Covering your assets. That’s what the insurance is really all about. It’s not just to get the state limits so you can register your vehicle or get that new driver on the road. Insurance is “just in case” something happens you will be in the same economic position you were in when you woke up this morning. So “just in case” something does happen, let’s take a look at the basics of your automobile insurance.
Full Coverage vs Liability Only
Most people who have new vehicles or own a home opt for the “Full Coverage” policies. This will protect you in case you are the one deamed at-fault an accident, uninsured motorist, underinsured motorists, and comprehensive and collision deductibles. Liability only is generally used for people who have older vehicles where their deductibles would cost more to fix or replace their vehicles if involved in an accident.
Liability: This covers the bodily injury and property damage you cause to the other person if you are found to be at-fault for an accident.
This portion of your policy sets the tone for everything else right down to your uninsured/under-insured motorists choices. (We’ll get to that part in a little bit). Say you choose the state minimums for California. It would look like this on your declarations page of your policy (usually your first or second page), Coverage A/B 15/30/10. This means that your insurance company will pay on your behalf to the other party up to $15,000 per person or up to $30,000 per occurrence for bodily injury and up to $10,000 for property damage.
Remember that phrase “per occurrence”? This means exactly that; per occurrence NOT per vehicle or per person. So if you were the one at-fault for the 5 car pile up on the freeway…you better hope you have more than just $10,000 in coverage to pay for the repair or replacement of those vehicles and don’t get me started on the bodily injuries. Your assets are definitely at risk. When I say your assets I mean anything that you own (that includes your baseball cards or rock and roll memorabilia), anything that can be liquidated into cold hard cash, AND your future earnings.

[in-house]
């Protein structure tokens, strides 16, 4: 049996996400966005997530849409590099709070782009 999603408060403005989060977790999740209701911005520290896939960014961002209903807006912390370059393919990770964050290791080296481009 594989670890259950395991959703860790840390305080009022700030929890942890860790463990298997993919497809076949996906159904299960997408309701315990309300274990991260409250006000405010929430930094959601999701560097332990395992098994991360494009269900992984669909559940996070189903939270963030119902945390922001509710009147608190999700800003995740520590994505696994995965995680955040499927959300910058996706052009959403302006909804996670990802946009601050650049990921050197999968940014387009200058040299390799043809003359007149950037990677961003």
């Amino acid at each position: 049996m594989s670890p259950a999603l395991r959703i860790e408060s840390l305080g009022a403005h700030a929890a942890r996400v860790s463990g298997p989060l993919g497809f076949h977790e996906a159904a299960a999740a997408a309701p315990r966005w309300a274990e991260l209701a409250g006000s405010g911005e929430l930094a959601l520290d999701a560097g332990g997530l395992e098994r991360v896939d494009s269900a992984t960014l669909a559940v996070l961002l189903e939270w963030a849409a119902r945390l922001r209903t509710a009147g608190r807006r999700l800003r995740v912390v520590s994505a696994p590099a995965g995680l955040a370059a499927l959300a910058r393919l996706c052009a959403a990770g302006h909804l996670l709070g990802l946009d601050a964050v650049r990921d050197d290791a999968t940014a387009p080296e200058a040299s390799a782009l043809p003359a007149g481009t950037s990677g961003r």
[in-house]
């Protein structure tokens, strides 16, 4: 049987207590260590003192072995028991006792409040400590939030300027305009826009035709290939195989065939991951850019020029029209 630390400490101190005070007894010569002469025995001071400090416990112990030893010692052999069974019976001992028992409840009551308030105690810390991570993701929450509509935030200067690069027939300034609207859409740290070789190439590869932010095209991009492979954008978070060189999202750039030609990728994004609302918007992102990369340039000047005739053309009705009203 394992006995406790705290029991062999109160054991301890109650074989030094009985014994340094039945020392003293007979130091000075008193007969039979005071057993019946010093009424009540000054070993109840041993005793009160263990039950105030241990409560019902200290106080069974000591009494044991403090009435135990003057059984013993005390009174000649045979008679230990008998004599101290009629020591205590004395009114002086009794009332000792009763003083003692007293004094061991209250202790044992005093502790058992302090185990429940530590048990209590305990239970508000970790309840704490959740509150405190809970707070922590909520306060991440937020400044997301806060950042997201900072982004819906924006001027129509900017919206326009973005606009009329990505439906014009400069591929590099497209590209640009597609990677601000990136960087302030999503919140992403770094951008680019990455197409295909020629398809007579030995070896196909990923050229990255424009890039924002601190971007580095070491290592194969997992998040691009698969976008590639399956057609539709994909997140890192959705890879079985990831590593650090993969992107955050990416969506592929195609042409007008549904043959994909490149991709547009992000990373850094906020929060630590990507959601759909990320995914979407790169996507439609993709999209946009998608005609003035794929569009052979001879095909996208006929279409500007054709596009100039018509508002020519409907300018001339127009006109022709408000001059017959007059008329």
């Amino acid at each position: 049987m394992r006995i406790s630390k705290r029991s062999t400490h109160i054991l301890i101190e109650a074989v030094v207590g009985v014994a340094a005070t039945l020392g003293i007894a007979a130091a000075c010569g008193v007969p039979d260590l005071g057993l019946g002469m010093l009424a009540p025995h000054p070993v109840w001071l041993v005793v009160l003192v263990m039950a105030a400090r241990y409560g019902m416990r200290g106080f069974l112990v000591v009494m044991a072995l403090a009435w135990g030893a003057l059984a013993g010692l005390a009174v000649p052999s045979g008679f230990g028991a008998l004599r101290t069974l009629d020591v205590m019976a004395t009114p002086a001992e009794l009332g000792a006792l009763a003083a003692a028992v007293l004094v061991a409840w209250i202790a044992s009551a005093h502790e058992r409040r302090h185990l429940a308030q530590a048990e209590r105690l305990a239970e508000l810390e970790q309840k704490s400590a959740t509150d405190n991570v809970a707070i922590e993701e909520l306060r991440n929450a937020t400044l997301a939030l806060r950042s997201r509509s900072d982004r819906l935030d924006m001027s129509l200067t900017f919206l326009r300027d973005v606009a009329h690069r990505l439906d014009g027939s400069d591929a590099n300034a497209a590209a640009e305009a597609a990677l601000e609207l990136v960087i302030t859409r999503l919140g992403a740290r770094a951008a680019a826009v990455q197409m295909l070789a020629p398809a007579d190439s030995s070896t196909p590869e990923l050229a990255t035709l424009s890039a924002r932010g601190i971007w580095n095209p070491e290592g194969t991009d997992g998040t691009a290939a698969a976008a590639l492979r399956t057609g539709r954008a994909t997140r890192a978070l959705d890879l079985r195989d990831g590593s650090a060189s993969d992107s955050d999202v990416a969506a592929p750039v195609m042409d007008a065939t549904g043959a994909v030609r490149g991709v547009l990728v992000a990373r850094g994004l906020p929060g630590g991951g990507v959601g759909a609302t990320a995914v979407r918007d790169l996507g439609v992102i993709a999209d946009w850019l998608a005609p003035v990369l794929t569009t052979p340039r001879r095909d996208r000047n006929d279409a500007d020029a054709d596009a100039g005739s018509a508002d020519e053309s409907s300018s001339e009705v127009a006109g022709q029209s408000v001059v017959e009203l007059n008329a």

There are insurance companies that offer $500 and even a million dollars in coverages. You’ll be surprised to find out that it’s not that much more to up your liability insurance especially compared to the amount of protection you receive. (The cost really lies in the next portion).
Collision and Other Than Collision: Collision includes the obvious, a collision, as well as vehicle roll over or upset (your car flipping over). If you are found at-fault for any of the aforementioned then you will need to pay your deductible before your insurance kicks in. Other Than Collision is the comprehensive portion of your policy such as vandalism and some acts of nature. Read your policy because you may be surprised to find out that some acts of nature will not be covered on your automobile insurance policy and the same holds true for acts of war or even riots. If in doubt, be specific and ask your licensed insurance agent.
Most people stick to the $500 deductible just because it is easier to raise those funds if need be than it is for a $2000 deductible. The deductible choices vary from one company to the next. Just keep in mind that the lower the deductible the higher your premium. This is where most of the cost of the insurance lies.
Uninsured and Under-insured Motorist: This portion is again to protect you for those who either haven’t gotten the insurance or just doesn’t have enough to cover your costs. This also protects you and your passengers and vehicle from those pesky hit and runs. The amount available on this portion of insurance depends up what you have for the liability. If you only have the 15/30/10 you cannot insure yourself with 100/300/300. It either has to be equal to or less than your liability coverage.
Medical: This part is to cover the medical expenses up to the limits you choose for your passengers. If you have kids and you are driving there buddies to pizza after the basketball game and get in an accident, this is where the coverage will kick in. Good to have if some passengers (adult and minors) don’t have medical insurance on their own.
Also remember to ask your licensed agent whether or not your insurance has “drop-down coverage” in case you lend your car out and there is an accident where the driver is at-fault. It would be a shame for you to have a million dollars in coverage for all drivers covered on the policy but come to find out that any drivers not covered on the policy are only covered to the state limits. Oh, that will hurt the pocket book. When you allow someone who is not specifically named to drive your vehicle it is called “permissive use” and if that person is found at-fault for an accident or that 5 car pile up you better know exactly what your limits are and I’d make sure they have there own insurance also.